Brief Fact Summary. The Town of Telluride enacted an ordinance which was intended to provide affordable housing to employees of developments by requiring developers to create affordable housing for forty percent of employees generated by the development. This ordinance was challenged on the basis that it was a rent control, in violation of a statutory prohibition against rent control.
Synopsis of Rule of Law. Where an ordinance of a town constitutes an attempt to control rent, in contravention of state law, the ordinance will not be enforceable.
Issue. Do the provisions of the ordinance and guidelines constitute an attempt at rent control in violation of the statute prohibiting rent control by municipalities?
Held. Yes. Judgment of the intermediate appellate court affirmed.
When construing the statute proscribing rent control, in the absence of legislative definitions, the Court will be guided by the language of the statute and give the words therein their plain and ordinary meaning.
Rent control mean that allowable rent is capped at a fixed rate with only limited increases. Because the ordinance clearly fixes the maximum rent for the affordable housing units and also limits the increase per year to 2.5%, the ordinance clearly contemplates rent control.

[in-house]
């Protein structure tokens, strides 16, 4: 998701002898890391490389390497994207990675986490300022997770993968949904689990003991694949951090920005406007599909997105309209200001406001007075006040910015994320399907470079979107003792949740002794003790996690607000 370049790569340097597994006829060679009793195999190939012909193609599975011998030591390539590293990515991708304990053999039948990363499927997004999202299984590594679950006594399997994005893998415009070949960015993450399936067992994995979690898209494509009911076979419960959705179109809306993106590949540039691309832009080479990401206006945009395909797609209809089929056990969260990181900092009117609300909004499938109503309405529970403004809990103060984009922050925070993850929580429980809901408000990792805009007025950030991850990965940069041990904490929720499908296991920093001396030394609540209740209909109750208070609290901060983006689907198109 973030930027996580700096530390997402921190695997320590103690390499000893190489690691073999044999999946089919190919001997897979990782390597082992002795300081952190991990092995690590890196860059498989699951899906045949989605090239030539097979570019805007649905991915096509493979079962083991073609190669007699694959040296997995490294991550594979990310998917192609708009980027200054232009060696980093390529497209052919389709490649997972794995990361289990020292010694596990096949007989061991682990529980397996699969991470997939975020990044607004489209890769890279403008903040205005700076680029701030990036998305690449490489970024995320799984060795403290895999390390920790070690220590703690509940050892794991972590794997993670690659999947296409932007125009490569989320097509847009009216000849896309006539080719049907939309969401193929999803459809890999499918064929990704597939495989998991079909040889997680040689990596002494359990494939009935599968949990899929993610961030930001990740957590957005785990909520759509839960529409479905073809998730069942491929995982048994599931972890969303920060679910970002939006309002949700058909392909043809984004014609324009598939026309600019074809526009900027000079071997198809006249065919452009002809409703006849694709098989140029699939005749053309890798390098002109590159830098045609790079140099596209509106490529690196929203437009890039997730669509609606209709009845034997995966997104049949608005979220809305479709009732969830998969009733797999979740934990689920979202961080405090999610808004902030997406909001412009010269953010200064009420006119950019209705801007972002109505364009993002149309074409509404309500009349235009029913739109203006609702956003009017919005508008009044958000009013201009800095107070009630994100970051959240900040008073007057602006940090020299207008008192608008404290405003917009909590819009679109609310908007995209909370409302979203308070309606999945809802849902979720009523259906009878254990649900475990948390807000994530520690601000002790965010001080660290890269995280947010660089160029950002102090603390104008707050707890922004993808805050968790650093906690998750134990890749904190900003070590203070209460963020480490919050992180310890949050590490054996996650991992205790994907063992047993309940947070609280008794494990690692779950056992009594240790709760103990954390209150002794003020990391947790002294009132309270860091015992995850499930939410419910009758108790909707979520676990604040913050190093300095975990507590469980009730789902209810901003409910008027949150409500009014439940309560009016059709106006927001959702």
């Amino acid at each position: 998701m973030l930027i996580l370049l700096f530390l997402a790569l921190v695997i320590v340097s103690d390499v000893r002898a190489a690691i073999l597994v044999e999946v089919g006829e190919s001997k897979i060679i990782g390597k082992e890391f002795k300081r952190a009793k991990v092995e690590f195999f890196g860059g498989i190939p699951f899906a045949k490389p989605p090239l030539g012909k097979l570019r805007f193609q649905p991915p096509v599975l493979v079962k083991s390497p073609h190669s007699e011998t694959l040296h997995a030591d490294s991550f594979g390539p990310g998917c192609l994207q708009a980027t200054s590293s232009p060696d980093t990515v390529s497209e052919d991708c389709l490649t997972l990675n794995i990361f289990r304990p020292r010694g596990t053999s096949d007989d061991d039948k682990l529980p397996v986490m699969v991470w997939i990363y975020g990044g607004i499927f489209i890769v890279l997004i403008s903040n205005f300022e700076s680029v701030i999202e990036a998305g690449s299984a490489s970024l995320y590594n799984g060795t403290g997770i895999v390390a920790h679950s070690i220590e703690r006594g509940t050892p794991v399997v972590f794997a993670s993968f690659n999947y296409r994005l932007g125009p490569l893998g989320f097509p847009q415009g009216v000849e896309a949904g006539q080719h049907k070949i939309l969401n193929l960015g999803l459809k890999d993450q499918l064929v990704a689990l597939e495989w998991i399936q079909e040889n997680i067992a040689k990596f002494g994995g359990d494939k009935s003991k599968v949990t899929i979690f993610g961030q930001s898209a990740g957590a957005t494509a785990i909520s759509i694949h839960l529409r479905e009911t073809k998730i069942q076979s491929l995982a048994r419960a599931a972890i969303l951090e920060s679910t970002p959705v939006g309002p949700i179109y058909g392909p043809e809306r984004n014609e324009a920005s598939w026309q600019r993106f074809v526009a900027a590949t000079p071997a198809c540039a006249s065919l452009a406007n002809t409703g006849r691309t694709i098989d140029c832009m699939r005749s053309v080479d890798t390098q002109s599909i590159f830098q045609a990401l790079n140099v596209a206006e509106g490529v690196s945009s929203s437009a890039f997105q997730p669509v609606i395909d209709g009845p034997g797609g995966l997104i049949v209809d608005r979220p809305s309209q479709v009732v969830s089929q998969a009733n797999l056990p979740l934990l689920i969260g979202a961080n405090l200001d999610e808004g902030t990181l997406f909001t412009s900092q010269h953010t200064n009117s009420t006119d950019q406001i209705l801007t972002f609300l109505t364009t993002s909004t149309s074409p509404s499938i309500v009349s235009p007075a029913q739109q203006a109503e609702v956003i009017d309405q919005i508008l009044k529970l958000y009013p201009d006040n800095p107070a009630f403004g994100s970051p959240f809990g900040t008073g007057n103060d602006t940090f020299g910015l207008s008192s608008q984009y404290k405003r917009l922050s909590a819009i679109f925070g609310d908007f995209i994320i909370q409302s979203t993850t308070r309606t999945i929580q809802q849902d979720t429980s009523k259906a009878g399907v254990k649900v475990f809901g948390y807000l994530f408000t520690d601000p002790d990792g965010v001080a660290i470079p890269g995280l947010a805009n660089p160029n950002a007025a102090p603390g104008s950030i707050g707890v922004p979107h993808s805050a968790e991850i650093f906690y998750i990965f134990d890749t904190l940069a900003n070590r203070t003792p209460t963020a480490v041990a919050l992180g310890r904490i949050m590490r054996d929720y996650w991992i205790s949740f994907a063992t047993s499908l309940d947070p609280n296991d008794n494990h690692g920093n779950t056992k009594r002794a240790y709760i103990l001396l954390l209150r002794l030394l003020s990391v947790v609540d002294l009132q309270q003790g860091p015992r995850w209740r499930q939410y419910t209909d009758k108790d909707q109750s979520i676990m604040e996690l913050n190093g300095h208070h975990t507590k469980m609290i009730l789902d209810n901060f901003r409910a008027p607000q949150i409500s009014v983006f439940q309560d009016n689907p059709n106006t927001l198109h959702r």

Because the statute’s meaning is clear, legislative history need not be considered. Also, because the meaning of the town’s ordinance is clear, the conditions which gave rise to the enactment of the statute need not be considered.
The Court finds that the most important fact is that the ordinance forces developers to offer space to rent at a level below that which the market can bear. The statute proscribing rent control does not distinguish between pre-existing property and developed property, so it is unimportant that the developer could plan to include a certain amount of affordable housing in the development.
Discussion. This case is an example of the difficulties rapidly developing communities face. Rent control statutes, although not considered by this Court, are possibly not aimed at prohibiting the type of conduct in which the town engaged. However, when, as here, the meanings of the competing laws are clear, the state statute will take precedence over the local ordinance.